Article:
Two U.S. senators on Wednesday again pushed for $2 million in additional emergency funding to pay for further investigation of Chinese drywall and to mount a public awareness campaign.
Sens. Bill Nelson, D-Fla., and Mary Landrieu, D-La., introduced resolutions calling for the money the day after U.S. Environmental Protection Agency test results were released. The drywall is suspected of causing odor and corrosion problems as well as health ailments for residents in tens of thousands of homes across the southern U.S., including Florida and Louisiana, Nelson said Wednesday.
“People in these houses where the Chinese wallboard were put up are getting sick, respiratory problems, their silver is turning black and the copper coils on their air-conditioners are not only turning black-colored, instead of what copper normally does, which is green,” said Nelson, who pushed for the EPA test with Landrieu. “There are houses in Florida that I have been in that have in fact replaced their air-conditioning coils three times.”
Federal scientists found several distinct differences in Chinese and U.S. drywall samples they analyzed. The Chinese samples contained sulfur and two forms of an acid commonly found in acrylic paint while the U.S. samples did not, the EPA said in a report released Tuesday. The Chinese samples also had higher levels of strontium — a metallic element — than their U.S. counterparts, the EPA said.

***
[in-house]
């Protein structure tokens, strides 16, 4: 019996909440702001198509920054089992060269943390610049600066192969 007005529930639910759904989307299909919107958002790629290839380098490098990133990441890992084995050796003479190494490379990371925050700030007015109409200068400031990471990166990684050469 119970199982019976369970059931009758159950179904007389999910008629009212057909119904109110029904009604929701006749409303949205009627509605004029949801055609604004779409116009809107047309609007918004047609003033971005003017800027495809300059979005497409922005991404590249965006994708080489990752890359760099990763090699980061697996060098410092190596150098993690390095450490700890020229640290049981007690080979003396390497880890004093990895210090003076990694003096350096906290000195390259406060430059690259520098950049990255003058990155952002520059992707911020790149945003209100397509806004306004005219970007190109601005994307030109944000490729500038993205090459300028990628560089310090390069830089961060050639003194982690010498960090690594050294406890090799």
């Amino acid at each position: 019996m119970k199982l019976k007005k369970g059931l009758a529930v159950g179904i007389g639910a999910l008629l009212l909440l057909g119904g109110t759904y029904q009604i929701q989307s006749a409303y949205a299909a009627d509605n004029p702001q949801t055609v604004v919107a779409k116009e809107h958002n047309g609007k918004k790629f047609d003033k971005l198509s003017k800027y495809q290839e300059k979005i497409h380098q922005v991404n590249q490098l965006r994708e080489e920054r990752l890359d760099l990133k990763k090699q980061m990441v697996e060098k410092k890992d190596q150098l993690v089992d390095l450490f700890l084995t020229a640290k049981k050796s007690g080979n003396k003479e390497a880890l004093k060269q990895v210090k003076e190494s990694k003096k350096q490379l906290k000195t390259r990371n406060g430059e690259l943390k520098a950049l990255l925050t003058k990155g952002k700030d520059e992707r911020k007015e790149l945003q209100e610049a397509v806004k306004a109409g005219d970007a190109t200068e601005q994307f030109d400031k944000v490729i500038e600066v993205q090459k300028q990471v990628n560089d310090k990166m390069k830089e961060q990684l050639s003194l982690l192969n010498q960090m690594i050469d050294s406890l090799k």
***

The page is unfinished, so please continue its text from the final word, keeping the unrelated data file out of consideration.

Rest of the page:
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The EPA has said it wants to do more testing to determine if the Chinese drywall’s physical characteristics are causing foul odors, corroded metal and health ailments as homeowners allege.
So far, Nelson said he estimates that 60,000 to 100,000 American homes have been affected. In Florida, 36,000 to 50,000 homes are suspected of having drywall problems.
“Their doctors are telling them to vacate their houses,” said Nelson, who has visited some of those homes which he said smell like rotten eggs.
In one Bradenton home, Nelson said, a woman who lived there went on a cruise, brought home a silver bracelet and a month later it was corroded.
Fault lies neither with the homeowner nor the builder, Nelson said Wednesday.
“They thought they were buying good product,” he said.
He called for authorities to ban the imports, do more testing and ultimately go in and impound the material.
“They need to go to the next step of testing which is to put it in a confined area and subject it to the conditions that are in our states, which is heat and humidity and test what is baking off that could be the result of these respiratory problems,” he said.
But the Consumer Product Safety Commission doesn’t have enough funding to continue testing, Nelson said.
So the senators are asking for $2 million, of which $1.5 million would go to future testing. The remaining dollars would go towards an awareness campaign and coordination with the EPA.
“This is an enormous problem,” Nelson said.
— Staff writer Duane Marsteller contributed to this report.